Breakfast is ample and included in the room rate, which for last night was $0.00, thanks to accumulated Expedia points.
So here I am sitting in the perfect temperature with a view of palm trees lining a river, eating a free breakfast, and a very good looking Cambodian in his mid to late 20s enters the breakfast room with a shoe-shine box and a discouraged facial expression because he instantly sees that all eaters where sandals, and who has ever had their sandals polished?
|If Lenny Kravitz can do it ......|
It's heartbreaking and I wish I was wearing high leather boots to give the guy some work, even if such footwear would look just a tiny bit out of place around here.
Indochina trips seem to be fatal for my mechanical and electronic devices. My cell phone died in the Reunification Express in December and maybe yesterdays sweaty cycling is responsible for the demise of my 1960s mechanically self-winding Gruen watch. It just stopped last night. I have more than enough watches at home to take its place, but I got used to looking at my wrist to tell the time instead of submitting to the newfangled cell-phone time checking. Call me old-fashioned, if you want, but I'll just hear older and fashionable ;-)
I actually visit a proper watch store where they want $1000 for a Mido, Rado, or Longines watch, but they all have become ugly over the last 50 years. The cheapest 'time piece' they have is some brand I have never heard of at US$150 and even that's not pretty. I noticed watch grab bins at the central market close by on the way here and I buy a Patek Phillipe for $20.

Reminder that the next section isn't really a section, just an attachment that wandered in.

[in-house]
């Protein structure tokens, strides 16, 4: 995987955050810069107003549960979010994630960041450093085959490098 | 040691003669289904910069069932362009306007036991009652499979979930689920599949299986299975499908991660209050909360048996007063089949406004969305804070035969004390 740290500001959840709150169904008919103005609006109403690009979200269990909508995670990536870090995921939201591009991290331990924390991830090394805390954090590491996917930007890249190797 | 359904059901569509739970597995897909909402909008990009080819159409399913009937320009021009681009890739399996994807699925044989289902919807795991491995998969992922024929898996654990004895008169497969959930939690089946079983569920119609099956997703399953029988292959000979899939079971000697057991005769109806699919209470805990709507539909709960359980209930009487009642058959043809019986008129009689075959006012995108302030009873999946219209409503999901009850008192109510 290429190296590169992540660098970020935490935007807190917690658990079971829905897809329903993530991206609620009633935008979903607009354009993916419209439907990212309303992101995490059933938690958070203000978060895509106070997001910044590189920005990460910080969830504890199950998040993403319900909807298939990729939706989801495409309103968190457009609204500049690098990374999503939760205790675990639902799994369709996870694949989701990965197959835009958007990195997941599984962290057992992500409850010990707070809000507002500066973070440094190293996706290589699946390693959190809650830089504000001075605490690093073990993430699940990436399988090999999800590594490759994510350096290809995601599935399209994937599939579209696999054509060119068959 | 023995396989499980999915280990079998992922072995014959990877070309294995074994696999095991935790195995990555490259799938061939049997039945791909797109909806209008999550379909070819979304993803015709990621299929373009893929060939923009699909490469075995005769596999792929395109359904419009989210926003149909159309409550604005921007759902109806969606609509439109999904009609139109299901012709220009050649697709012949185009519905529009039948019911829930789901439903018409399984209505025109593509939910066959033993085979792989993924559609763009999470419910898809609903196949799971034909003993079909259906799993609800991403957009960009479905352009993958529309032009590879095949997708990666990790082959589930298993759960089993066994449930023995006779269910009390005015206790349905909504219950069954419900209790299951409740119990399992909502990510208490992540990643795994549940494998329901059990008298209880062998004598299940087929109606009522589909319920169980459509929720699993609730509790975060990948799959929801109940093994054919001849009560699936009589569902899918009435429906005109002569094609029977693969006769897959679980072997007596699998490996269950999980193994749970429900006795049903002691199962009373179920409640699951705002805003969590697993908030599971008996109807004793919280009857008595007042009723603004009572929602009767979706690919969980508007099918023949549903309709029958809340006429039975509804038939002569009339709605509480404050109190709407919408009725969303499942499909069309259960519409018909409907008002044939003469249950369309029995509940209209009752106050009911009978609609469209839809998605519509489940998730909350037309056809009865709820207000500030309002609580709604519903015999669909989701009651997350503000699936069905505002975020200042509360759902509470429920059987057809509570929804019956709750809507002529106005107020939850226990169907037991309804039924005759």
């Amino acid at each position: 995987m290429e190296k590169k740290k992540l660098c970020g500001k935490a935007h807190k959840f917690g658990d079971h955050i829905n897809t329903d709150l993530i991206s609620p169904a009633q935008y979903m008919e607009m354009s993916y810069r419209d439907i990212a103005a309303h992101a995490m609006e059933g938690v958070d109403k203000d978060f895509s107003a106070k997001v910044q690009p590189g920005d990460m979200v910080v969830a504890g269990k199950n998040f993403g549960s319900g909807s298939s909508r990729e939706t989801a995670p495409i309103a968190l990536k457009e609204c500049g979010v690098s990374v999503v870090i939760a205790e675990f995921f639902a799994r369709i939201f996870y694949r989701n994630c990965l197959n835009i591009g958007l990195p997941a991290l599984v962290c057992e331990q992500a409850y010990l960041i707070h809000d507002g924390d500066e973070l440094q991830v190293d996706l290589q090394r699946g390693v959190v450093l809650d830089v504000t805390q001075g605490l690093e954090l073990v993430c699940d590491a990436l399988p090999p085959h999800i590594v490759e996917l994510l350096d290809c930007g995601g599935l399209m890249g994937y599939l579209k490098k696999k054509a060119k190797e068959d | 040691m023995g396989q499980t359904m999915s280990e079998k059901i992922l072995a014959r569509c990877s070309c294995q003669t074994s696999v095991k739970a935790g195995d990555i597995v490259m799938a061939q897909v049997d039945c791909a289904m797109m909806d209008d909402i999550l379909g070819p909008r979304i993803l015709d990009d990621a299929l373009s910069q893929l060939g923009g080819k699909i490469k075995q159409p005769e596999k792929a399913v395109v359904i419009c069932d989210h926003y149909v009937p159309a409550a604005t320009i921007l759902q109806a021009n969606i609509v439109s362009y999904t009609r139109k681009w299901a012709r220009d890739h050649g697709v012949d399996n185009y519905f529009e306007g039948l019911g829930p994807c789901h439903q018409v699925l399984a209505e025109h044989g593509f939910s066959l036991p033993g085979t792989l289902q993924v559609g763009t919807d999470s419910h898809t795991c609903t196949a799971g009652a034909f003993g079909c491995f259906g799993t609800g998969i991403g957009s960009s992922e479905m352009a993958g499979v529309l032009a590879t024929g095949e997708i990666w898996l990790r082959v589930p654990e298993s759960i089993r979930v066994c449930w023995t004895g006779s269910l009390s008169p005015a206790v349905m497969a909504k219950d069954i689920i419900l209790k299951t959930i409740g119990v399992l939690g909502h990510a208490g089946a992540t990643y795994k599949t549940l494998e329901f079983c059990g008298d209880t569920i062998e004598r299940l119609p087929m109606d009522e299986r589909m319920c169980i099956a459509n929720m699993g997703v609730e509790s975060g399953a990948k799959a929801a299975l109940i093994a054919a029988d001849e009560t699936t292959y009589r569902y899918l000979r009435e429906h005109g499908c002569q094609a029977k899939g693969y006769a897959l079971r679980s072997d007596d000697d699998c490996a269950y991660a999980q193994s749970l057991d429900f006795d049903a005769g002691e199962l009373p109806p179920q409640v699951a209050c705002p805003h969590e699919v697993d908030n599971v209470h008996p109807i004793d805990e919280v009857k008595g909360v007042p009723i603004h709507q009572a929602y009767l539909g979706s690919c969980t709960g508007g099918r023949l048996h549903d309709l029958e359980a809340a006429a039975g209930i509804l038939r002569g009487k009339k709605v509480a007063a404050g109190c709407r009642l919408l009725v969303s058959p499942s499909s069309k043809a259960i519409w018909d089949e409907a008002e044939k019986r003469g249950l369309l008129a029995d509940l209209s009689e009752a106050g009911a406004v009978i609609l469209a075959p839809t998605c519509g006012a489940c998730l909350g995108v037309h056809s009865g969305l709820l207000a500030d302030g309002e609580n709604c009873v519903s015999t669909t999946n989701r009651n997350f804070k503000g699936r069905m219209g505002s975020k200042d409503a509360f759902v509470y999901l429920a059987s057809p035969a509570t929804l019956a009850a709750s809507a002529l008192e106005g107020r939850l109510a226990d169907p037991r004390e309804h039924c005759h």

|Mine looks quite similar to this original. 1972. US$ 5,800|
My new hotel doesn't have anyone at the front desk until 11 am, so I still don't know when I can move. If worse comes to worst, I can always cycle back to the killing fields tomorrow before my flight.
I'm glad to be able to leave my hotel at 11 am because the pot-bellied Asian owner/manager showed up today. He was belching commands at the cleaning lady and the receptionist and they are both on their knees scrubbing the tiled floor of the lobby with some atrociously smelling cleaning agent, while Mr. Potbelly sits on the lobby couch and watches CNN. NOT! When I leave I purposefully walk right in front of him so that he has to move his feet. My intent was not to dirty the freshly scrubbed parts of the floor again so the scrubbers wouldn't have to do double duty. Mr. Potbelly even says "I'm sorry".
Well, I'm NOT. I walk over to the new hotel and i'm glad I switched. I'm paying much less and the room reeks of colonial grandeur ;-)
No scrubbing floors under fat-bellied supervision here; the lobby is a foot massage establishment. English skills are accordingly ;-)
|stare down whom downstairs?|
By 11:45 I have done sink laundry, hung everything on my new fancy balcony, rented the bicycle, and headed off into the slums of Phnom Penh (i.e everything more than 1 block away from major paved or major unpaved roads).
The smell is indescribable. A sewage system is being built as I type, but until it is complete and working, everything goes into the water.
|YES, there is WATER below all that|
On the way back exhaustion sets in again and I stop at a local food? shop at a busy street corner. I might actually be the first Westerner ever to set foot in here, something that is also expressed in the eyes of the young waitress when I sit down. I mumble TE and make the motion of pouring hot water into a cup and hope for the best. She brings a HUGE pot of delicious tea and a small cup. When I try to pay, she shakes her head. What do you mean? If I had a dollar in my wallet I'd leave it under the cup but the smallest I have is a $5 bill. So I approach her and gesture that I give her $5 and she returns me $4. Again that astonished look. I say "I would like to pay for the tea". She smiles, looks me in the eyes, and in a firm voice says NO. Namastes and អរគុណs